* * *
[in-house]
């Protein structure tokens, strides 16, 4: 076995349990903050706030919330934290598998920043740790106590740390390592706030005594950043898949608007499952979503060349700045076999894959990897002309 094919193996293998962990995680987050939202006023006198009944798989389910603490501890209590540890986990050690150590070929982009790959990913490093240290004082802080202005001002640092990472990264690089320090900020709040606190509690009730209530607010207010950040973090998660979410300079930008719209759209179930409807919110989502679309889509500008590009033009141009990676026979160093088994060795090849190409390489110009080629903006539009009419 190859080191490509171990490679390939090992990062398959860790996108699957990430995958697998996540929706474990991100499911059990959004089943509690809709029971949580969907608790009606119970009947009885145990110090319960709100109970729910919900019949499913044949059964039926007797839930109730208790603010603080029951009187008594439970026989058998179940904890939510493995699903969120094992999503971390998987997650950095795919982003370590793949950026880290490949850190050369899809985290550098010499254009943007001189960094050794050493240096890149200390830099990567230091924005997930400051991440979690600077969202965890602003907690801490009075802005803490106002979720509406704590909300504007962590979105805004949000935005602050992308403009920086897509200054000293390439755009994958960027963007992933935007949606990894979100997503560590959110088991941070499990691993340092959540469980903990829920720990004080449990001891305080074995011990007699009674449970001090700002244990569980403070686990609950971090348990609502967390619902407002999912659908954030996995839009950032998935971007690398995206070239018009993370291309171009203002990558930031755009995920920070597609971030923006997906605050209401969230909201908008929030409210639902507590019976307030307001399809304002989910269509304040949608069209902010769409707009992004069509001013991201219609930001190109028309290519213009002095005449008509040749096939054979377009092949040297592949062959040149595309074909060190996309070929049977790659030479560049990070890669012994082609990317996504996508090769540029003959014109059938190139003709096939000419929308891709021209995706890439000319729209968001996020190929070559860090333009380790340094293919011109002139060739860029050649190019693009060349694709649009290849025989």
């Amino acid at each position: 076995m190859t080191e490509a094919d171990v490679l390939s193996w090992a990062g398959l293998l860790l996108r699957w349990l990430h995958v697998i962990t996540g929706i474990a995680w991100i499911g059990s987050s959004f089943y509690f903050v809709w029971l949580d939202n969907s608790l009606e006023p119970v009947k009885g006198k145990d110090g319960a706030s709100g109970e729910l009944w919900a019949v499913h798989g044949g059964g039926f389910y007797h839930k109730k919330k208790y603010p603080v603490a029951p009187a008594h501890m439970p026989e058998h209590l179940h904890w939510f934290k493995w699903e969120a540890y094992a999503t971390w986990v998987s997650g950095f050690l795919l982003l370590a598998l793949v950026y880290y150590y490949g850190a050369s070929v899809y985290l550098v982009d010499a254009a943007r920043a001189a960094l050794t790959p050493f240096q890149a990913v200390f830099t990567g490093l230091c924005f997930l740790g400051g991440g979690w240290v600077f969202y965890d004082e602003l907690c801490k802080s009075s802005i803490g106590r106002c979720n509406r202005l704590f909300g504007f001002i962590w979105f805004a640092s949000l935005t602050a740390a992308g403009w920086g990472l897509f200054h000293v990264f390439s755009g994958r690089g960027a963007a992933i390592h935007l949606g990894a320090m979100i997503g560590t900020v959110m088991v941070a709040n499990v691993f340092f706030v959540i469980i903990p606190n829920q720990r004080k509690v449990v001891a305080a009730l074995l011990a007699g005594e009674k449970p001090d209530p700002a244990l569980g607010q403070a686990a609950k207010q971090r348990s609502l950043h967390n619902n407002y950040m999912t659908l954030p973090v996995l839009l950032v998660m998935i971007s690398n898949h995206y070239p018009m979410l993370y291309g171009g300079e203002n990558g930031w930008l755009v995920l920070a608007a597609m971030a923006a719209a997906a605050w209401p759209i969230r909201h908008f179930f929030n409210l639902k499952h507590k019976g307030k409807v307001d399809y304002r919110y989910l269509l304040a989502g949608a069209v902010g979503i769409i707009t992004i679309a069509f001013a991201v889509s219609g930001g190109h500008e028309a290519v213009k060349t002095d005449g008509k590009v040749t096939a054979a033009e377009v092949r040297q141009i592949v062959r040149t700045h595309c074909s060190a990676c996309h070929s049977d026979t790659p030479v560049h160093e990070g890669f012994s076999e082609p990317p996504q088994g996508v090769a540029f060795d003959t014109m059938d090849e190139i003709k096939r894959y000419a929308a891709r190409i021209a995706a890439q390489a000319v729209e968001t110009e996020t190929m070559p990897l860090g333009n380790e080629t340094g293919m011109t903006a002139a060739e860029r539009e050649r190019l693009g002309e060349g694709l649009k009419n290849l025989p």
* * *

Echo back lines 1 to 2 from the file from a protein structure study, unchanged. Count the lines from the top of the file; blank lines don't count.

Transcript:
[in-house]
């Protein structure tokens, strides 16, 4: 076995349990903050706030919330934290598998920043740790106590740390390592706030005594950043898949608007499952979503060349700045076999894959990897002309 094919193996293998962990995680987050939202006023006198009944798989389910603490501890209590540890986990050690150590070929982009790959990913490093240290004082802080202005001002640092990472990264690089320090900020709040606190509690009730209530607010207010950040973090998660979410300079930008719209759209179930409807919110989502679309889509500008590009033009141009990676026979160093088994060795090849190409390489110009080629903006539009009419 190859080191490509171990490679390939090992990062398959860790996108699957990430995958697998996540929706474990991100499911059990959004089943509690809709029971949580969907608790009606119970009947009885145990110090319960709100109970729910919900019949499913044949059964039926007797839930109730208790603010603080029951009187008594439970026989058998179940904890939510493995699903969120094992999503971390998987997650950095795919982003370590793949950026880290490949850190050369899809985290550098010499254009943007001189960094050794050493240096890149200390830099990567230091924005997930400051991440979690600077969202965890602003907690801490009075802005803490106002979720509406704590909300504007962590979105805004949000935005602050992308403009920086897509200054000293390439755009994958960027963007992933935007949606990894979100997503560590959110088991941070499990691993340092959540469980903990829920720990004080449990001891305080074995011990007699009674449970001090700002244990569980403070686990609950971090348990609502967390619902407002999912659908954030996995839009950032998935971007690398995206070239018009993370291309171009203002990558930031755009995920920070597609971030923006997906605050209401969230909201908008929030409210639902507590019976307030307001399809304002989910269509304040949608069209902010769409707009992004069509001013991201219609930001190109028309290519213009002095005449008509040749096939054979377009092949040297592949062959040149595309074909060190996309070929049977790659030479560049990070890669012994082609990317996504996508090769540029003959014109059938190139003709096939000419929308891709021209995706890439000319729209968001996020190929070559860090333009380790340094293919011109002139060739860029050649190019693009060349694709649009290849025989």